216-577-0784

Applications:
Clinical Research, Healthcare Management and Outcomes, Human Subjects Trials and Intervention Studies, Medical Imaging, Physics, Precision Health, Public Health, Research Reproducibility
Methodologies:
Algorithms, Artificial Intelligence, Classification, Computational Tools for Data Science, Data Collection Design, Data Management, Data Mining, Data Quality, Data Security and Privacy, Data Visualization, Deep Learning, High-Dimensional Data Analysis, Human-Computer Interaction, Image Data Processing and Analysis, Machine Learning, Mathematics, Natural Language Processing, Optimization, Pattern Analysis and Classification, Predictive Modeling, Real-time Data Processing, Signal Processing, Sparse Data Analysis, Spatio-Temporal Data Analysis, Time Series Analysis
Relevant Projects:

Quantitative MRI in heart, prostate, brain, and liver; Optimization of MRI data acquisition methods; Real-time cardiac MRI; Radiology workflow optimization


Connections:

Jeff Fessler, Doug Noll, Vikas Gulani (UM), Sai Ravishanker (MSU), Miki Lustig (Berkeley), Krishna Nayak (USC)

Nicole Seiberlich

Associate Professor, Co-Director of Michigan Institute for Imaging Technology and Translation

Radiology


Affiliation(s):

Biomedical Engineering

My research involves developing novel data collection strategies and image reconstruction techniques for Magnetic Resonance Imaging. In order to accelerate data collection, we take advantage of features of MRI data, including sparsity, spatiotemporal correlations, and adherence to underlying physics; each of these properties can be leveraged to reduce the amount of data required to generate an image and thus speed up imaging time. We also seek to understand what image information is essential for radiologists in order to optimize MRI data collection and personalize the imaging protocol for each patient. We deploy machine learning algorithms and optimization techniques in each of these projects. In some of our work, we can generate the data that we need to train and test our algorithms using numerical simulations. In other portions, we seek to utilize clinical images, prospectively collected MRI data, or MRI protocol information in order to refine our techniques.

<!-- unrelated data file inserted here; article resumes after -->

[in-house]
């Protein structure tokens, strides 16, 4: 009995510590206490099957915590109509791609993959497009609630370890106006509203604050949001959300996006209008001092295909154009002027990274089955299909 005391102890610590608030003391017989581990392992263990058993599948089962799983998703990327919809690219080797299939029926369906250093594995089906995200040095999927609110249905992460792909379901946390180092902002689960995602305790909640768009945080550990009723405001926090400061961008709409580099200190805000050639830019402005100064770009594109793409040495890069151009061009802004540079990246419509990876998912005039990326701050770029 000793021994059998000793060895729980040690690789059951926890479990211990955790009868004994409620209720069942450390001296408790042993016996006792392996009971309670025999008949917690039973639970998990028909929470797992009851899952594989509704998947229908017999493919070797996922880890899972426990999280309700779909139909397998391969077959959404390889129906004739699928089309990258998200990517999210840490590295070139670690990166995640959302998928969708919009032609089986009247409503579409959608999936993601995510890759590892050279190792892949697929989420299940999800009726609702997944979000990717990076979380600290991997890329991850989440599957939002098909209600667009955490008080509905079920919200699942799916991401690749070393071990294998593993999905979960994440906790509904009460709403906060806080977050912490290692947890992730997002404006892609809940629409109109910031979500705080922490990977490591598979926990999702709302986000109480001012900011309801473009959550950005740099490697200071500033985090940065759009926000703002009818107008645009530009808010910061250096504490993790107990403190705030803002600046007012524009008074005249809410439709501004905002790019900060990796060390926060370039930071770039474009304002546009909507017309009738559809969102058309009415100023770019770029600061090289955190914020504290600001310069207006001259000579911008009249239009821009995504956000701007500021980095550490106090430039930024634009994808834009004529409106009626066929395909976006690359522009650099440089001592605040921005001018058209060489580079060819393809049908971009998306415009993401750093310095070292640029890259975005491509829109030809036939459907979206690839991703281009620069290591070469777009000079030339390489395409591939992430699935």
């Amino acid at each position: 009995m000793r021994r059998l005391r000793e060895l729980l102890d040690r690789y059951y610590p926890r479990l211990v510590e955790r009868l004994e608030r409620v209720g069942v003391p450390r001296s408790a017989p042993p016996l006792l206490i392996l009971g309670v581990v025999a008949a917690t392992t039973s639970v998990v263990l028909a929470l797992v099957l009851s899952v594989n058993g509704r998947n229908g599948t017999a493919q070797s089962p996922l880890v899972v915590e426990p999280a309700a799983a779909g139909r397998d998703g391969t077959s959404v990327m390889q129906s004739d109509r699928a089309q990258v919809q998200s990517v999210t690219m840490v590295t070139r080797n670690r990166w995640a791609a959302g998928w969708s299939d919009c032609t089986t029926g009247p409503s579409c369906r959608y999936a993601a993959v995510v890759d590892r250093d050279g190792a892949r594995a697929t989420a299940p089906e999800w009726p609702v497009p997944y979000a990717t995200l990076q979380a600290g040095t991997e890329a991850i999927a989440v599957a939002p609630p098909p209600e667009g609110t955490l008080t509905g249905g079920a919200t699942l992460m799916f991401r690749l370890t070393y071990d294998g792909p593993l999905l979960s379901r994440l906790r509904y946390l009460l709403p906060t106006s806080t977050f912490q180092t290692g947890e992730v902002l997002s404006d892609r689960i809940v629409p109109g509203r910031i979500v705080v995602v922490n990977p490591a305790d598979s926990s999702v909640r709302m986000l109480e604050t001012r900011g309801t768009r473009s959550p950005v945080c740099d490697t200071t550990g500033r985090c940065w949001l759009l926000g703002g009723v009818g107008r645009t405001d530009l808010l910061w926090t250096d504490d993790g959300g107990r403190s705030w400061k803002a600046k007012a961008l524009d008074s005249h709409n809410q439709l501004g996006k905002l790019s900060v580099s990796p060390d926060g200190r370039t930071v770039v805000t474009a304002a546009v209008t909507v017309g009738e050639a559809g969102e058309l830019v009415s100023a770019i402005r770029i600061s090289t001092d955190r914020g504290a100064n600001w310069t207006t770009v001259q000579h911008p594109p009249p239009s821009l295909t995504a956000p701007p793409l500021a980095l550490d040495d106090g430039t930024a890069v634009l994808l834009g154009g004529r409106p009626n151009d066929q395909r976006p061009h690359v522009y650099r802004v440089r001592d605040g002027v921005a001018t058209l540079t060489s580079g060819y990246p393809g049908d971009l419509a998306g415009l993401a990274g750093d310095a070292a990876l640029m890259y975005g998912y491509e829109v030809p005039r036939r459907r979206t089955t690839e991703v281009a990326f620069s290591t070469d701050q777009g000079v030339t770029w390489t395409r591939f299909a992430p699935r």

We seek to develop technologies like cardiac Magnetic Resonance Fingerprinting (cMRF), which can be used to efficiently collect multiple forms of information to distinguish healthy and diseased tissue using MRI. By using rapid methods like cMRF, quantitative data describing disease processes can be gathered quickly, enabling more and sicker patients can be assessed via MRI. These data, collected from many patients over time, can also be used to further refine MRI technologies for the assessment of specific diseases in a tailored, patient-specific manner.